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It looks like Virgin Atlantic posts on Traveling for Miles are like buses – nothing for a while and then two turn up back to back 🙂
Here’s a bit of good news for Virgin Atlantic flyers this holiday season – your travels should now be free from industrial action and, all things remaining the same, Virgin’s flights should be operating as normal for the next few weeks.
A little under two weeks ago I wrote about how some of Virgin Atlantic’s pilots were planning on strike action over the holiday period because the union they belong to has been frozen out by the airline.
Approximately 30% of Virgin Atlantic’s pilots belong to the Professional Pilots’ Union (PPU) but Virgin refuses to recognise the PPU as a valid union within its workforce.
Unsurprisingly this hasn’t gone down well with the union and its members and a PPU representative has confirmed that its Virgin Atlantic members have been taking part in a “work to rule” action over the past 24 months in an effort to get the union recognised.
That action has been entirely unsuccessful in getting Virgin Atlantic to reconsider its stance and, as if to underscore that point, Virgin Atlantic didn’t allow the PPU to take part in recent negotiations relating to pilot benefits.
That was “the final straw” for the union and its Virgin Atlantic pilots and, following a ballot of members, 71.5% of participants backed strike action (72% of the PPU’s Virgin Atlantic members cast a ballot).
The action was due to start tomorrow and was set to take part across three separate periods…
- From 22 December to 25 December 2018
- From 30 December 2018 to 2 January 2019
- From 4 January to 7 January 2019
…but a court has just put a stop to this for the time being.
Virgin Atlantic took the PPU to the High Court in the UK and a judge has issued an injunction to halt the planned strikes.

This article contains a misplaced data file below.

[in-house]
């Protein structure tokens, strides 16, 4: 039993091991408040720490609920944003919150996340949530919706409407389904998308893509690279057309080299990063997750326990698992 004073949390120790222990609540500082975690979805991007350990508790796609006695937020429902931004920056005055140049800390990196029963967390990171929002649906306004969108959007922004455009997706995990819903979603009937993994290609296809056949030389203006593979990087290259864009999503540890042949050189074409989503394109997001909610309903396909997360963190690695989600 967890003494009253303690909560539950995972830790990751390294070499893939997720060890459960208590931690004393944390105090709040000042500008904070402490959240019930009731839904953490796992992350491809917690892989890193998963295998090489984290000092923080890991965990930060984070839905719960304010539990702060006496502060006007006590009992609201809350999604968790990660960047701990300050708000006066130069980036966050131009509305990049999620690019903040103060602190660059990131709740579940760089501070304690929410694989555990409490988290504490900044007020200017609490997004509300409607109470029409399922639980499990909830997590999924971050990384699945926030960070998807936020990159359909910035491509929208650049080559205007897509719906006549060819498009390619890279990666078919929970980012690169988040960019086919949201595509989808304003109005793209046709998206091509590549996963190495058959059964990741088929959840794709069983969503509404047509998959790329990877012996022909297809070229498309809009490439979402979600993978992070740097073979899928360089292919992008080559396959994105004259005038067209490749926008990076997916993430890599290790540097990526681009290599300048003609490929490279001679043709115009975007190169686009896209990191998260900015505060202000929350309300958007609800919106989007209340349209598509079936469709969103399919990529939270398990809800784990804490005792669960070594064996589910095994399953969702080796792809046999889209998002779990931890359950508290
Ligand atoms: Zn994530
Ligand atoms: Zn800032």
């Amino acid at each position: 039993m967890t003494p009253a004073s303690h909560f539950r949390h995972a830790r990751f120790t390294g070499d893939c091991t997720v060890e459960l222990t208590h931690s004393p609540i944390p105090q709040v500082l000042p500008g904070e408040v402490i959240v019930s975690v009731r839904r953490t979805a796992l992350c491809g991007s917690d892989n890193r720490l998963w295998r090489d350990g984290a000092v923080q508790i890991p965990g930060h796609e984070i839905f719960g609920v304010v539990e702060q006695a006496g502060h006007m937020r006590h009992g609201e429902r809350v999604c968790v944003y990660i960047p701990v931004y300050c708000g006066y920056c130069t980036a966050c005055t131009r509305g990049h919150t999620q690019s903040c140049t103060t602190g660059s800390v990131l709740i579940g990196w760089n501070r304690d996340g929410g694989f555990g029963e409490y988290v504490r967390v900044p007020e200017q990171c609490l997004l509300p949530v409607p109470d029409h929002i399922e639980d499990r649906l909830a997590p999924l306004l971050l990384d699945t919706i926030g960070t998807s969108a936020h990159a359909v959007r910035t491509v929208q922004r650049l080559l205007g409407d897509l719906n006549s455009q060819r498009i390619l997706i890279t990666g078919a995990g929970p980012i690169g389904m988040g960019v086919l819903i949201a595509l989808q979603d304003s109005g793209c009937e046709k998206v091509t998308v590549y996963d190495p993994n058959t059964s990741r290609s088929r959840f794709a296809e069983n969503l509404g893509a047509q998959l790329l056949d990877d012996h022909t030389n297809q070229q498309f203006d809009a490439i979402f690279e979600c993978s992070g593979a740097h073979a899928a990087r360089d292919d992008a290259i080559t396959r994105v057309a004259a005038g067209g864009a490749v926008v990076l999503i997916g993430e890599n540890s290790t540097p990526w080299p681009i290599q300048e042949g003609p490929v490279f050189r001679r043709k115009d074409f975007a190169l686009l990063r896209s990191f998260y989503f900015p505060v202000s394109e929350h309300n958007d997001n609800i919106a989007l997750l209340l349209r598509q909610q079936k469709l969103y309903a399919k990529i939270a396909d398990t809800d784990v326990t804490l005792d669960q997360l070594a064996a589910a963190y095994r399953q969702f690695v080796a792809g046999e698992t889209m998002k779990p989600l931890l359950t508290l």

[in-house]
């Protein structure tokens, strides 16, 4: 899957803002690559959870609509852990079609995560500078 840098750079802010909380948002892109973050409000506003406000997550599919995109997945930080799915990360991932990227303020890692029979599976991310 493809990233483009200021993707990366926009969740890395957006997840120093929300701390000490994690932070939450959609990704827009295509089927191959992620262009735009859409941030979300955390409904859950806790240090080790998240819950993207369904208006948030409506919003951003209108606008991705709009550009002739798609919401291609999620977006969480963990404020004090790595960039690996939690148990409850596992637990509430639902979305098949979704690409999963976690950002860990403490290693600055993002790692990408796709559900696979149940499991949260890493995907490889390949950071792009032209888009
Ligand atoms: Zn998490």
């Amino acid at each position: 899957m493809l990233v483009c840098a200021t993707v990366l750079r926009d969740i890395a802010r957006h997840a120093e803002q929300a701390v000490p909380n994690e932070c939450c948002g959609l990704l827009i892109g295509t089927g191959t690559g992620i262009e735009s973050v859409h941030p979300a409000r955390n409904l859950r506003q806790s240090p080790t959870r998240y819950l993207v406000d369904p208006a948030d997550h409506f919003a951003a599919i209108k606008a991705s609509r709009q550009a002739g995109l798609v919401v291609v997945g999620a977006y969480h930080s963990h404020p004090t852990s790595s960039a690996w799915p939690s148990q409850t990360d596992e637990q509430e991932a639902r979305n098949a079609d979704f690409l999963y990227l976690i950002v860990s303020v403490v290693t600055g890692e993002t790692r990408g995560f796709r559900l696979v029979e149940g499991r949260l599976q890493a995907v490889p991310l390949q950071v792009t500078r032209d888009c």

The reasons for the injunction being issued are more than a little murky with Virgin Atlantic not commenting and the PPU claiming that the injunction was “partially upheld on a ballot technicality”…which doesn’t really tell us much.
Reports have suggested that Virgin’s case centred around a claim that the strike action was unlawful because the union failed to properly notify it of the number and category of employees it was balloting for strike action, and the dates on which the strike would take place.
If true that seems like a remarkably dumb oversight on the part of the union. Presumably the rules for industrial action are clear and it’s not like the PPU’s pilots are the first to ever go on strike so how could this happen?
If I was a disgruntled Virgin Atlantic pilot and a member of the PPU I’d be asking my union some very strong questions right now.
The Virgin Atlantic pilot strike is off for now and there isn’t enough time for the union to reconvene its members and organise another strike before the holidays….so that’s good news for travelers.
What isn’t such good news is the fact that this is unlikely to be the end of things so we can probably expect the spectre of industrial action to raise its head once more in the new year.